Daily we are bombarded by news of horrible events. Technology provides continuous fodder for our curiosity, and many of us are both drawn to and repelled by what is presented on our computer or plasma screens.
Josef Fritzl, his wife Rosemarie, and their daughter Elizabeth are at the center of a much publicized news story from Austria. Josef kept his daughter locked up in the basement of their apartment building for 24 years, using her as a sex slave — she mothered seven of his children. She was eighteen when her captivity began.
There are volumes being written on this story every day, but it seemed relevant to try to identify just what motivated him. At the moment, he is getting a psychological thrill from having his picture and information about himself appear on every major newspaper and news source around the world. He takes tremendous pleasure in his infamy.
Josef is a sadist. Sadists enjoy and live to inflict pain on others; seeing victims suffer is sexually arousing for them. It is also about control of the victim. Dr. Michael Stone, a forensic psychiatrist, describes sadists as "bad, not mad." Fritzl is in no way psychotic or crazy. He knew exactly what he was doing and his acts were premeditated. He is not sorry and he cannot be rehabilitated.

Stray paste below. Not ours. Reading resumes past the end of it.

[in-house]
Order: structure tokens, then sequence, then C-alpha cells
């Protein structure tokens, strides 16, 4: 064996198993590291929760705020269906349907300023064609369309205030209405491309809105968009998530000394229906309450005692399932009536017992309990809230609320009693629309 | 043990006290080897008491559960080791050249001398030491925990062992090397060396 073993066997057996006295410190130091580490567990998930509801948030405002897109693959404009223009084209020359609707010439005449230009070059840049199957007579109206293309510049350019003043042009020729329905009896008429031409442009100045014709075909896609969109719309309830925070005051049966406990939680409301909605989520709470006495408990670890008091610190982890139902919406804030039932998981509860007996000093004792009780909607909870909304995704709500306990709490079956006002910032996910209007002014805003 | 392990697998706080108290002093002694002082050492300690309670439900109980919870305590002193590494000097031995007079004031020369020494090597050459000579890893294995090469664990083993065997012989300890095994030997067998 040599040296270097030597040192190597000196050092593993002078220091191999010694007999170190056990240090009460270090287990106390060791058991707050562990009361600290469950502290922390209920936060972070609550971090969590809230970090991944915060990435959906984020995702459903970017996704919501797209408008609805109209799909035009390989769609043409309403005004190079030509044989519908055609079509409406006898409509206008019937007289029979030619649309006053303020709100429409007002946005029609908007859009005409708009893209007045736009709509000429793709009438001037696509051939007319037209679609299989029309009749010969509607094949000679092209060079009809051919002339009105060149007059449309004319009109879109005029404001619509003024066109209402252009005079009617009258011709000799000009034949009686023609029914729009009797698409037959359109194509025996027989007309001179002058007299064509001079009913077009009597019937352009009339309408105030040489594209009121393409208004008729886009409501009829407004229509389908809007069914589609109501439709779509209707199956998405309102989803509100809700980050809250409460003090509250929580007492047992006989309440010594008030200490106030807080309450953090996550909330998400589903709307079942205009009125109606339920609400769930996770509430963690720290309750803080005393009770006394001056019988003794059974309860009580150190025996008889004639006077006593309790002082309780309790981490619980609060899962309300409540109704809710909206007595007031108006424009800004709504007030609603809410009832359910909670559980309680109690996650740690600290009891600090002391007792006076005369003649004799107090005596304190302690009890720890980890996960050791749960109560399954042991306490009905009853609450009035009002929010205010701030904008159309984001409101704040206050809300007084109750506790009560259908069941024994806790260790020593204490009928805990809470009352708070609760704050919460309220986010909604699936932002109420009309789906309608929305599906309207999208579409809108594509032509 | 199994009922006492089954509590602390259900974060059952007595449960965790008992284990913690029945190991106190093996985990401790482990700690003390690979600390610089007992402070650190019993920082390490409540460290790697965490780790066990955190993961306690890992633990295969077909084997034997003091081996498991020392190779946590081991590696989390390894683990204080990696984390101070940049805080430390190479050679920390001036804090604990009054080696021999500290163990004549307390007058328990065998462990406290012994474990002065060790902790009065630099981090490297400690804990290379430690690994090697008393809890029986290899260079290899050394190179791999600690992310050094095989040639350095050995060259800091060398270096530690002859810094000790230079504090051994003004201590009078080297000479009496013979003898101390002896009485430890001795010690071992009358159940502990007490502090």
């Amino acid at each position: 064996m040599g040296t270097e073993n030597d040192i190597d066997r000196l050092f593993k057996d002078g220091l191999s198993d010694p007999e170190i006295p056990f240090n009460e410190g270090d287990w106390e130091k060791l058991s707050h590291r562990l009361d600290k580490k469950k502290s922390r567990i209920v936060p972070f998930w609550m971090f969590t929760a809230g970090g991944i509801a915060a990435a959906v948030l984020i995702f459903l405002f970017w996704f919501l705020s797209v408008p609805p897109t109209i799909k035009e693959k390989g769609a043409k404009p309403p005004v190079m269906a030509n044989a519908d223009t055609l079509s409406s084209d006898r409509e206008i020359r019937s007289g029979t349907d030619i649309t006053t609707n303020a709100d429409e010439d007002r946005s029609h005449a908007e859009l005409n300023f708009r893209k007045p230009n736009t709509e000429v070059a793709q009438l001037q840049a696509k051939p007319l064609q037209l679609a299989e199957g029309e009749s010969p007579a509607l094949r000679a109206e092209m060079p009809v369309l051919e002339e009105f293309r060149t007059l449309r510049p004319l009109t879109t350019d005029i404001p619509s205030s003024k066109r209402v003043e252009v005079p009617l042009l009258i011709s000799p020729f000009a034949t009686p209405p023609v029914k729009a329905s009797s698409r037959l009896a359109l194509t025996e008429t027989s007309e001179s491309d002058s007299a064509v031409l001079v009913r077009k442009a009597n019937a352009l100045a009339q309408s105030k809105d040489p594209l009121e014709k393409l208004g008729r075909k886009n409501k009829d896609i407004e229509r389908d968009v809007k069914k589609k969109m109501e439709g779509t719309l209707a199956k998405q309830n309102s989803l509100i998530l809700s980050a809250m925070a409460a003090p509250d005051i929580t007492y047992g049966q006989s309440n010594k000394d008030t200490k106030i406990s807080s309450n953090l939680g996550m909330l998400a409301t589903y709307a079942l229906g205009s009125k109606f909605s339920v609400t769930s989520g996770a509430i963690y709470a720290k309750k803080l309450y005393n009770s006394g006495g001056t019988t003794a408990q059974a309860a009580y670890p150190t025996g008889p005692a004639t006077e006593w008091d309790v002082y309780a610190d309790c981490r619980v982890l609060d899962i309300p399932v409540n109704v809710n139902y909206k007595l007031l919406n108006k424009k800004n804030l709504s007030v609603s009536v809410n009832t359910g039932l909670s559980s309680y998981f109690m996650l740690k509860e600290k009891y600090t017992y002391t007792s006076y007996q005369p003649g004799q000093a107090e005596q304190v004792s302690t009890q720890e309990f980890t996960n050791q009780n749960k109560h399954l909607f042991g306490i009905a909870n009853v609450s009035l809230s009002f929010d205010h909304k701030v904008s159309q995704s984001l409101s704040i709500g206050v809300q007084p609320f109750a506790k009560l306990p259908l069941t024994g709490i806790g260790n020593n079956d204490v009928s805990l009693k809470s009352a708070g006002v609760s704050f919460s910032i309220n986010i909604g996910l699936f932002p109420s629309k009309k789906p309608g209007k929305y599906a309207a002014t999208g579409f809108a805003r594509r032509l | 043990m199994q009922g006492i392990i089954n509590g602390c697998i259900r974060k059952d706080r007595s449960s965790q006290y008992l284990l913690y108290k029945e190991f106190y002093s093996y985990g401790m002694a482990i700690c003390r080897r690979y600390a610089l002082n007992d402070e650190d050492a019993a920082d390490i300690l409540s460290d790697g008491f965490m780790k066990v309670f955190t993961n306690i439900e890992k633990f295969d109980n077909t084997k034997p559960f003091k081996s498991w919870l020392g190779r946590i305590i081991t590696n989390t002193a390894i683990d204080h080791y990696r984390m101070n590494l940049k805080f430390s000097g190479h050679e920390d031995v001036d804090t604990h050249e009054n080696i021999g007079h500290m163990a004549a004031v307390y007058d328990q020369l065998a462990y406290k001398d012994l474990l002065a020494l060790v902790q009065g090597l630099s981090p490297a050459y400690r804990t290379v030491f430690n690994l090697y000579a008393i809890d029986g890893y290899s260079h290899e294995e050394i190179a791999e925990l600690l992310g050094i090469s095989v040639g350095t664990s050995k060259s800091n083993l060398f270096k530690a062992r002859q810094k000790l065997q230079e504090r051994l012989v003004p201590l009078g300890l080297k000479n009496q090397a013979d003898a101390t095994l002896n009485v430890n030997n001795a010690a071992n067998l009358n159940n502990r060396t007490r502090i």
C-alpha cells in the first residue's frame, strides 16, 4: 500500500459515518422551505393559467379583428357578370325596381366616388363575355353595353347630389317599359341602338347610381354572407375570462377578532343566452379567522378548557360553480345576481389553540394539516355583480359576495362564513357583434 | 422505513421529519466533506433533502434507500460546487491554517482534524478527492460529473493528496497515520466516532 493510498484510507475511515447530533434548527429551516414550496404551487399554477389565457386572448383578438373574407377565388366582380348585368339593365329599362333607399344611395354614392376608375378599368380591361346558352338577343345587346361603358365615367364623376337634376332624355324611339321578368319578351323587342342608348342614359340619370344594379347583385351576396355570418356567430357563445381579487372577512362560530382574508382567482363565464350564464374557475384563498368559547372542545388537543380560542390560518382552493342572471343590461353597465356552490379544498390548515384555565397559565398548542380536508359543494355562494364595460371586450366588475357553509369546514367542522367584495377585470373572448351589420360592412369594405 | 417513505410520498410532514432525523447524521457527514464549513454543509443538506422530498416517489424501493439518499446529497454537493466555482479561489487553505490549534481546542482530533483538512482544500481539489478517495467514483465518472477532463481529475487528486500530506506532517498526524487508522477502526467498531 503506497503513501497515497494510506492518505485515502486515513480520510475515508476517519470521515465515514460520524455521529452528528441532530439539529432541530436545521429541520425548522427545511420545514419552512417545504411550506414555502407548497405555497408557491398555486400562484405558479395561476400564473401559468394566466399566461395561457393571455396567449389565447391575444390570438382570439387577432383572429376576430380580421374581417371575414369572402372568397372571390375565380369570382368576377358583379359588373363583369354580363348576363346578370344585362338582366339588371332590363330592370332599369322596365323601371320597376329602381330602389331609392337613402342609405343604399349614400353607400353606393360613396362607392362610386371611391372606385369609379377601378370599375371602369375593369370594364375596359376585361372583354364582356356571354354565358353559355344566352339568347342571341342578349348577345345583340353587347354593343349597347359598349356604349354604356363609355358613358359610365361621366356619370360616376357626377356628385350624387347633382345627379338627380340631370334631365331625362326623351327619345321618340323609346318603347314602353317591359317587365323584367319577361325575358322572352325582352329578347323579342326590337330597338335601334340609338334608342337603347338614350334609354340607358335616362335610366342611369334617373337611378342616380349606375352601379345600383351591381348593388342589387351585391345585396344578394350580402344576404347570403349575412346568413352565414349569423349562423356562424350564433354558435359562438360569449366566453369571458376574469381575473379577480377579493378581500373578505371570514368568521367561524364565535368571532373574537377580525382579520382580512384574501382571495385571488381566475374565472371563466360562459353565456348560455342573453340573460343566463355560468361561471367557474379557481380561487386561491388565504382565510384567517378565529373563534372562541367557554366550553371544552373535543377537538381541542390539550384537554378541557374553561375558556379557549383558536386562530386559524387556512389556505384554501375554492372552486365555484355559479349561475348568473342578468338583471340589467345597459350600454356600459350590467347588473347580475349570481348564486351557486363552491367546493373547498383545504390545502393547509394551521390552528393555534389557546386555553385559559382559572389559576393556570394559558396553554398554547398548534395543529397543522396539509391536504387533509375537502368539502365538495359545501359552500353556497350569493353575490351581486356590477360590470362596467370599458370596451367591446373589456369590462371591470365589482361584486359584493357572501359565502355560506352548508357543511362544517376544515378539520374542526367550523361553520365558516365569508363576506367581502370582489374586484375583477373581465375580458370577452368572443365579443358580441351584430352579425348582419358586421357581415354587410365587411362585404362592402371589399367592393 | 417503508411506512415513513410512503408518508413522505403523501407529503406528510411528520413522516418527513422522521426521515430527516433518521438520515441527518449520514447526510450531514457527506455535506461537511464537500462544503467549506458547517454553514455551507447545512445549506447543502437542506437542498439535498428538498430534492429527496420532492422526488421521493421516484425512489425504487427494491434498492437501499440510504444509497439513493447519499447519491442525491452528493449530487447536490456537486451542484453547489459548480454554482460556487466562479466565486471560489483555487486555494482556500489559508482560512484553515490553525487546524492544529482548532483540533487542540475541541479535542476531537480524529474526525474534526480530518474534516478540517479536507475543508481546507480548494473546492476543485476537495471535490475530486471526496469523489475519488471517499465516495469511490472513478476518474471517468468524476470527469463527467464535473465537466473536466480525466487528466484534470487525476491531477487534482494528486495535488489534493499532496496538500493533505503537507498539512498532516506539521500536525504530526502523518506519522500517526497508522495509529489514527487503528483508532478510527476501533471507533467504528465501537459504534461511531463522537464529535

Sadism almost always begins in childhood and adolescence. Those who torture helpless animals are at high risk to become sadists. Viewing violent pornography (snuff films) has also been linked to this disorder. Sadistic behaviors are chronic and increase in severity as time passes. When the sadist is humiliating, dominating, controlling, or inflicting pain on someone, he experiences a rush of those "feel-good" brain chemicals called endorphins.
According to reports released by the police, Josef had been sexually abusing Elizabeth since she was eleven. Sexual abuse does not happen in a vacuum, nor is it a solitary event — the signs are often myriad and obvious. So where was her mother?